The game has surprisingly good graphics. More turn-based games don’t seem to have really nice graphics, but that’s because the player is normally zoomed out so that they can see the battlefield. This game lets you zoom in all the way. Also, I mean that literally. For some reason, you can zoom in so far that you can look at a freelancers waist. Now, I have no idea why one would really want to zoom in that far since it makes the game impossible to play but the graphics do look good zoomed in all the way. My only real complaint about the graphics is that you can’t zoom out that far (I’d really appreciate a top-down angle) and that sometimes the character models clip but this seems to mainly happens when playing a taunt (a special animation) with a special skin equipped. The audio is also pretty good. Characters all have nice, distinct voices and they say things rather frequently during battle. In addition, the different abilities all sound rather well. The only downside is the music is not that impressive. The main menu theme is nice but while playing a match the music is mostly background noise and ambient sounds.
The game does have a very interesting control scheme. For the most part, everything can be done with the mouse and most things seem to try and be done in the fewest clicks possible. That can be good since you are on a timer but some things can be just downright frustrating. For instance, one character can throw two little grappling claws at her enemies. She can throw them both at one enemy, throw them at different enemies, or throw one at a power-up to pick it up. In order to throw both at one enemy you have to aim the mouse away from the player in the direction you want to throw. If you want to target two locations you have to move the mouse closer to the player until they split. Once they split, you keep moving the mouse closer to the player to split them further apart. If you need to change the direction you are throwing them in you have to keep the mouse that distance from your character and rotate the mouse around. It can be pretty tedious to aim that ability just right. Also, that’s just one of the abilities that behaves like that.
Some freelancers have different firing modes that change depending how far the mouse is from the player. Other than that most of the controls seem pretty good. My only other real complaint is that since this is an online multiplayer game, you can be affected by lag. That can make the game slow to respond to your input. Normally this is not that bad but it can really mess you up every now and then. Another weird thing about the abilities is how aiming works. Some abilities are single-target, others are multi-target, and some attacks can switch between the two. Sometimes, if you can’t hit a target with a single-target shot you can change to a multi-target mode and be able to hit them. This can lead to some weird attacks and can lead to you dying when you thought you were safe.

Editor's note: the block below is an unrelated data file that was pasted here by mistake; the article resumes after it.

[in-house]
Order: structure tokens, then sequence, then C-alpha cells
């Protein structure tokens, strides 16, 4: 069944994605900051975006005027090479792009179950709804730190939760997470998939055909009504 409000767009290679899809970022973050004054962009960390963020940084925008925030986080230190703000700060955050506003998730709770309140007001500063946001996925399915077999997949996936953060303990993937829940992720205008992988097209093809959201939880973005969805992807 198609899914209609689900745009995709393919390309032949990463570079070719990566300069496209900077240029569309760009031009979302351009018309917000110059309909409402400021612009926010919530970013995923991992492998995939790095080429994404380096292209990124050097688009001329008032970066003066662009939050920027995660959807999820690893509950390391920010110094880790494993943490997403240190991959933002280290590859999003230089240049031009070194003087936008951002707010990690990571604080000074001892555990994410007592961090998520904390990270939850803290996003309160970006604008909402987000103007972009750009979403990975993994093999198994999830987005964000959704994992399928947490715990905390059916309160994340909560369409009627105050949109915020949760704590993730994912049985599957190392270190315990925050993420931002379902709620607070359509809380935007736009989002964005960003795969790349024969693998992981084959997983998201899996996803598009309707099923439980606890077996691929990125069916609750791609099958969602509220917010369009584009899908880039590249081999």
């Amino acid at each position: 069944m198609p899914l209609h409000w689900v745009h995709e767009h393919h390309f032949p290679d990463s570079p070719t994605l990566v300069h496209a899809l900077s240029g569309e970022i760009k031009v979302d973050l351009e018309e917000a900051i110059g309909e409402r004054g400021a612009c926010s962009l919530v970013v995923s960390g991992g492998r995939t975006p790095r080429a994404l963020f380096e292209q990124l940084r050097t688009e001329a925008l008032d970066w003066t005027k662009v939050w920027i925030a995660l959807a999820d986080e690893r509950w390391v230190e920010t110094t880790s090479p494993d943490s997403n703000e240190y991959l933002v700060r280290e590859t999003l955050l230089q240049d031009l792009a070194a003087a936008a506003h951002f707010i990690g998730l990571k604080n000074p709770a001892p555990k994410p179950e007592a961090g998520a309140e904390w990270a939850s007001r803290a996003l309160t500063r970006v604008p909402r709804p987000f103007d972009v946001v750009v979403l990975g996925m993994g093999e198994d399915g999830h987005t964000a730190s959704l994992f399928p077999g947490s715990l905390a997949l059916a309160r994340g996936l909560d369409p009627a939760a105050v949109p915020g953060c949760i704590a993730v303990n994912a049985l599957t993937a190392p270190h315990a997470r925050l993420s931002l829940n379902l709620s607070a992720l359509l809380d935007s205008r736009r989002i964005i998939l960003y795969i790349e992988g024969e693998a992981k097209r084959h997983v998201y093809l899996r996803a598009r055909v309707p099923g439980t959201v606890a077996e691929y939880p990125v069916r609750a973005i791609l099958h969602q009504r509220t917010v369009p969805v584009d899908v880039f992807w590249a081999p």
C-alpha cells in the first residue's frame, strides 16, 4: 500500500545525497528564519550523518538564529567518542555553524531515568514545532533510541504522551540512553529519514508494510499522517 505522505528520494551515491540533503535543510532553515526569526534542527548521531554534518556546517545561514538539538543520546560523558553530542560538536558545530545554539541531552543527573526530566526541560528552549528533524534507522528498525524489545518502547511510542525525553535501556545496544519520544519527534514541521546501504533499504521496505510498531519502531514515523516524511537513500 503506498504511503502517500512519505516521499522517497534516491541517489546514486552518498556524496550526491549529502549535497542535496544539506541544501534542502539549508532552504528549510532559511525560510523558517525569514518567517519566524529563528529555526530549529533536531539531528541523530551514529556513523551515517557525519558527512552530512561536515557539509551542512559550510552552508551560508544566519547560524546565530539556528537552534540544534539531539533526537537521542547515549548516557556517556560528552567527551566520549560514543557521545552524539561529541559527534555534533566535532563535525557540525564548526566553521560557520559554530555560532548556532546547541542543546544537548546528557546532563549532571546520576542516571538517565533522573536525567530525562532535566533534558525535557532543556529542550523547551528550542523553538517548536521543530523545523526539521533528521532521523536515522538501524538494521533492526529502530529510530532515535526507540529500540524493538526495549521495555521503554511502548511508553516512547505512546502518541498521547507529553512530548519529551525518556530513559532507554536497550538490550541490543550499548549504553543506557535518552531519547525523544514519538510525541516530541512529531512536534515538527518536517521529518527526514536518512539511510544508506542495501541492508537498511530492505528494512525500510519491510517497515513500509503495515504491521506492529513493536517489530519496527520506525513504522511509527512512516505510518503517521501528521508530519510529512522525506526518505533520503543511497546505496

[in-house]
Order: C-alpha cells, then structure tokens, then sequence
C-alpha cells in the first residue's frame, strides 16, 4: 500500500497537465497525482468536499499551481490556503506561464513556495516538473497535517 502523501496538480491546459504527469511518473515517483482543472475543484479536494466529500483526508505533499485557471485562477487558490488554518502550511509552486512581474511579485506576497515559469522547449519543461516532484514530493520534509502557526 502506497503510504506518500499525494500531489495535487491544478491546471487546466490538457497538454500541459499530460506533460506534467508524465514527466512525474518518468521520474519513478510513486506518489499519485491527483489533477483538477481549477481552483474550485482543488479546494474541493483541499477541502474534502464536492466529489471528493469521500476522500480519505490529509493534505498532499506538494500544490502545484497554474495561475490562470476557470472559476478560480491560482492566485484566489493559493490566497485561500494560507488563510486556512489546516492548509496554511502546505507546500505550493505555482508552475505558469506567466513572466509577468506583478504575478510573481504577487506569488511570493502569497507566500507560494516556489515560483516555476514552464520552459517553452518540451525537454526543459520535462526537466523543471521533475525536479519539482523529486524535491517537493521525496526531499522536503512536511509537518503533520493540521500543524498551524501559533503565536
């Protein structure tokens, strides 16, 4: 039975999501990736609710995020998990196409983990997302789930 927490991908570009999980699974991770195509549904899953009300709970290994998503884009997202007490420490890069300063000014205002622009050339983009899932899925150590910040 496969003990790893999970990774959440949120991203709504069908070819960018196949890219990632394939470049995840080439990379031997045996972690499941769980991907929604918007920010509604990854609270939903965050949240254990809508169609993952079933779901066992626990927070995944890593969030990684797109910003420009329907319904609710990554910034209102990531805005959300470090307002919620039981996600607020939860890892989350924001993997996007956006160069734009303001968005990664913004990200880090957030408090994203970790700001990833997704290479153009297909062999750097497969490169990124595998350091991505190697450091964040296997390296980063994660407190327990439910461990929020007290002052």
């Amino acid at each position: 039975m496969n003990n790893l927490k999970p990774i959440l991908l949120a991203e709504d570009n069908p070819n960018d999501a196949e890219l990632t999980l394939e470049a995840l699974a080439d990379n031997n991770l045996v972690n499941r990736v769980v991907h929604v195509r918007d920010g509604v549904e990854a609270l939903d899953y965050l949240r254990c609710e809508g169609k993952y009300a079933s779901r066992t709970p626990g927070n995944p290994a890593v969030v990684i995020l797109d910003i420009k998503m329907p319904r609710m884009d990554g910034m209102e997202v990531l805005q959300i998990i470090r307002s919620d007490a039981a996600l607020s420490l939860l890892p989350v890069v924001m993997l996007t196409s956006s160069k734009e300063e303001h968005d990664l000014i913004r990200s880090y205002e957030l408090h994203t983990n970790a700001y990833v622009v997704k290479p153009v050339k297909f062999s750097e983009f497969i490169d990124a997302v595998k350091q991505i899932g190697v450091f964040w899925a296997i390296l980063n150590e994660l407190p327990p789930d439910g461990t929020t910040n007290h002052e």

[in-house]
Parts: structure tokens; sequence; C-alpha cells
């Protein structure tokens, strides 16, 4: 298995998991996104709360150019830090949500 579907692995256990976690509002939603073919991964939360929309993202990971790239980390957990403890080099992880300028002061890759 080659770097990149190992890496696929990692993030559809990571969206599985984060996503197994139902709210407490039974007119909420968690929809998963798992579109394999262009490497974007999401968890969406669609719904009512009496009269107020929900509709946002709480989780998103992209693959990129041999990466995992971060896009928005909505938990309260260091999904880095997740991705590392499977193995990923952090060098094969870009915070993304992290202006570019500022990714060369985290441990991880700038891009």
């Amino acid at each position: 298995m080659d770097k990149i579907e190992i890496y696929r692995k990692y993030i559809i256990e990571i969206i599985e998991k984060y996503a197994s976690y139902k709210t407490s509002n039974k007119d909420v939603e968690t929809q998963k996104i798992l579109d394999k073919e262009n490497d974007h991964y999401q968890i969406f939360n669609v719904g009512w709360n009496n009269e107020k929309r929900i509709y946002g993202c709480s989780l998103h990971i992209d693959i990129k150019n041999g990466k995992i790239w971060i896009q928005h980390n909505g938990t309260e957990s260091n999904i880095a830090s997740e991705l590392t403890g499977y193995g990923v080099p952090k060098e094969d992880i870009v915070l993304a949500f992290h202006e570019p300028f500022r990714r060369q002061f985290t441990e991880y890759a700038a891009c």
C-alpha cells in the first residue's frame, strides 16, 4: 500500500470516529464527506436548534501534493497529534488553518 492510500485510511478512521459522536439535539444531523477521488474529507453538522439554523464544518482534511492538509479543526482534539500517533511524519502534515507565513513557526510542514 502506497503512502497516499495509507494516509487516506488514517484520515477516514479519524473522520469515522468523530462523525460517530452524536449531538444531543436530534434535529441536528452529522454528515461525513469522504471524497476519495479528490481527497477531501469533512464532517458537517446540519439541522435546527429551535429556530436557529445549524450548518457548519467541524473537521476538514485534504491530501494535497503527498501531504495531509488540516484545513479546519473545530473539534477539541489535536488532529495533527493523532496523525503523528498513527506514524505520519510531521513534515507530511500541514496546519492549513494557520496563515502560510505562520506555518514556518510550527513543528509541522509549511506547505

During the course of writing this review the game went free-to-play. This has changed the game somewhat. It used to be you had to pay $29.99 to play the game with full access to everything. Now, you can play the game for free to earn a special currency that can be used to unlock freelancers. This is good for them but the problem is people that have bought the game have a bunch of that currency they are also gaining that is mostly useless to a paying player. Also, even though the game is now free-to-play they still offer the $29.99 package that I had gotten and they do seem to encourage you still to buy that since it seems like unlocking stuff as a free player takes a while.
Overall, this game’s biggest moral problem is its language. There’s not much offensive language that is said in this game besides using the Lord’s name in vain, but there is language that appears in the story. There is also the inclusion of a global chat and some things posted in it are very bad. There is a language filter to bleep out the curse words but there is a lot that is not filtered. There is some violence in the game, but is mostly cartoonish violence. Now, there are some more sexualized outfits for some characters but most of those are optional outfits you can unlock and are not the default outfits.
If you want a fun and fast-paced (for a turn-based strategy) game with the ability to battle your friends I’d recommend playing Atlas Reactor. If you like the idea of this type of game I’d really recommend checking out the free-to-play option to test it out for yourself. The free option doesn’t seem to be too limiting and the price you pay to fully unlock everything is not that bad. The only downside is it only has one game mode, but the game is also pretty generous with giving you loot matrices to unlock so you always have something to play for. Overall, it is a pretty fun game to jump into for a little while and play a couple of matches.
-Paul Barnard (Betuor)